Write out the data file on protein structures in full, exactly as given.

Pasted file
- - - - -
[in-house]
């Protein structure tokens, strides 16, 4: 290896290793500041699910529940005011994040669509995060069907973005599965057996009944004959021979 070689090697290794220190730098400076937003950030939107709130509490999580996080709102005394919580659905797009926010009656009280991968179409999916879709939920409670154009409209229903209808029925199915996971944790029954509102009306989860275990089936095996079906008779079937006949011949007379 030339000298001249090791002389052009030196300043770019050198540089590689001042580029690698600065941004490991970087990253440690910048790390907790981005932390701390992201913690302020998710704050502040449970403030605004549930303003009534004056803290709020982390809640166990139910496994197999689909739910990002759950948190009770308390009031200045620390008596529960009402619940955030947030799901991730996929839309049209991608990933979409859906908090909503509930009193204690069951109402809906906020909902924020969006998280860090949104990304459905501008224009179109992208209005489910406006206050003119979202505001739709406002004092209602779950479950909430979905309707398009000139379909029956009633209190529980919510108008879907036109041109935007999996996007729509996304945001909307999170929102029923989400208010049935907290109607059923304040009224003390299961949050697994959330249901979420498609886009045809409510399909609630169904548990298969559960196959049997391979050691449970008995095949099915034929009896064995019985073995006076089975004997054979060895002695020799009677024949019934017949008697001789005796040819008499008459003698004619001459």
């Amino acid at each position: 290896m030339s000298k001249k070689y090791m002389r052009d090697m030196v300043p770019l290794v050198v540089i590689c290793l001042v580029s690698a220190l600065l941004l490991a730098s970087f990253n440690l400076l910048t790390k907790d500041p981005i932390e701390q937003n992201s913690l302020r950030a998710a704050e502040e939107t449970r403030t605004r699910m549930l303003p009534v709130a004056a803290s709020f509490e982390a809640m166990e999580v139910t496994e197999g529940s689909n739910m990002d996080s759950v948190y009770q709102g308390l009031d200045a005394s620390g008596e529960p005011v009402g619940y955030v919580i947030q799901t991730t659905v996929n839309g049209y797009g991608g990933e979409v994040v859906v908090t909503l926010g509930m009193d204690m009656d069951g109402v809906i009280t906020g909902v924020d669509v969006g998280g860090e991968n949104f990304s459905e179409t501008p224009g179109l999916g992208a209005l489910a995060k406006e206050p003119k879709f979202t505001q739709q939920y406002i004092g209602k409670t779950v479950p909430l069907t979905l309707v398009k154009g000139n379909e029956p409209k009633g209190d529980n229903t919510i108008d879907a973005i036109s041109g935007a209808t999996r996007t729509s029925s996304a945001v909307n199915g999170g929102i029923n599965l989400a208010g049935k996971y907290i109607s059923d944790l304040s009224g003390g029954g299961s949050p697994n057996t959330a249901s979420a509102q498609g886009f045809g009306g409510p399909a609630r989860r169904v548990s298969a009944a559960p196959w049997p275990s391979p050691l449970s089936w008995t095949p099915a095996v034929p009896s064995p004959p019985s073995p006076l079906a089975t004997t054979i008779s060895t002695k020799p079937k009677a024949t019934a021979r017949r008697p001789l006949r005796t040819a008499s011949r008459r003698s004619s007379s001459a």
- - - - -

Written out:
[in-house]
């Protein structure tokens, strides 16, 4: 290896290793500041699910529940005011994040669509995060069907973005599965057996009944004959021979 070689090697290794220190730098400076937003950030939107709130509490999580996080709102005394919580659905797009926010009656009280991968179409999916879709939920409670154009409209229903209808029925199915996971944790029954509102009306989860275990089936095996079906008779079937006949011949007379 030339000298001249090791002389052009030196300043770019050198540089590689001042580029690698600065941004490991970087990253440690910048790390907790981005932390701390992201913690302020998710704050502040449970403030605004549930303003009534004056803290709020982390809640166990139910496994197999689909739910990002759950948190009770308390009031200045620390008596529960009402619940955030947030799901991730996929839309049209991608990933979409859906908090909503509930009193204690069951109402809906906020909902924020969006998280860090949104990304459905501008224009179109992208209005489910406006206050003119979202505001739709406002004092209602779950479950909430979905309707398009000139379909029956009633209190529980919510108008879907036109041109935007999996996007729509996304945001909307999170929102029923989400208010049935907290109607059923304040009224003390299961949050697994959330249901979420498609886009045809409510399909609630169904548990298969559960196959049997391979050691449970008995095949099915034929009896064995019985073995006076089975004997054979060895002695020799009677024949019934017949008697001789005796040819008499008459003698004619001459």
């Amino acid at each position: 290896m030339s000298k001249k070689y090791m002389r052009d090697m030196v300043p770019l290794v050198v540089i590689c290793l001042v580029s690698a220190l600065l941004l490991a730098s970087f990253n440690l400076l910048t790390k907790d500041p981005i932390e701390q937003n992201s913690l302020r950030a998710a704050e502040e939107t449970r403030t605004r699910m549930l303003p009534v709130a004056a803290s709020f509490e982390a809640m166990e999580v139910t496994e197999g529940s689909n739910m990002d996080s759950v948190y009770q709102g308390l009031d200045a005394s620390g008596e529960p005011v009402g619940y955030v919580i947030q799901t991730t659905v996929n839309g049209y797009g991608g990933e979409v994040v859906v908090t909503l926010g509930m009193d204690m009656d069951g109402v809906i009280t906020g909902v924020d669509v969006g998280g860090e991968n949104f990304s459905e179409t501008p224009g179109l999916g992208a209005l489910a995060k406006e206050p003119k879709f979202t505001q739709q939920y406002i004092g209602k409670t779950v479950p909430l069907t979905l309707v398009k154009g000139n379909e029956p409209k009633g209190d529980n229903t919510i108008d879907a973005i036109s041109g935007a209808t999996r996007t729509s029925s996304a945001v909307n199915g999170g929102i029923n599965l989400a208010g049935k996971y907290i109607s059923d944790l304040s009224g003390g029954g299961s949050p697994n057996t959330a249901s979420a509102q498609g886009f045809g009306g409510p399909a609630r989860r169904v548990s298969a009944a559960p196959w049997p275990s391979p050691l449970s089936w008995t095949p099915a095996v034929p009896s064995p004959p019985s073995p006076l079906a089975t004997t054979i008779s060895t002695k020799p079937k009677a024949t019934a021979r017949r008697p001789l006949r005796t040819a008499s011949r008459r003698s004619s007379s001459a």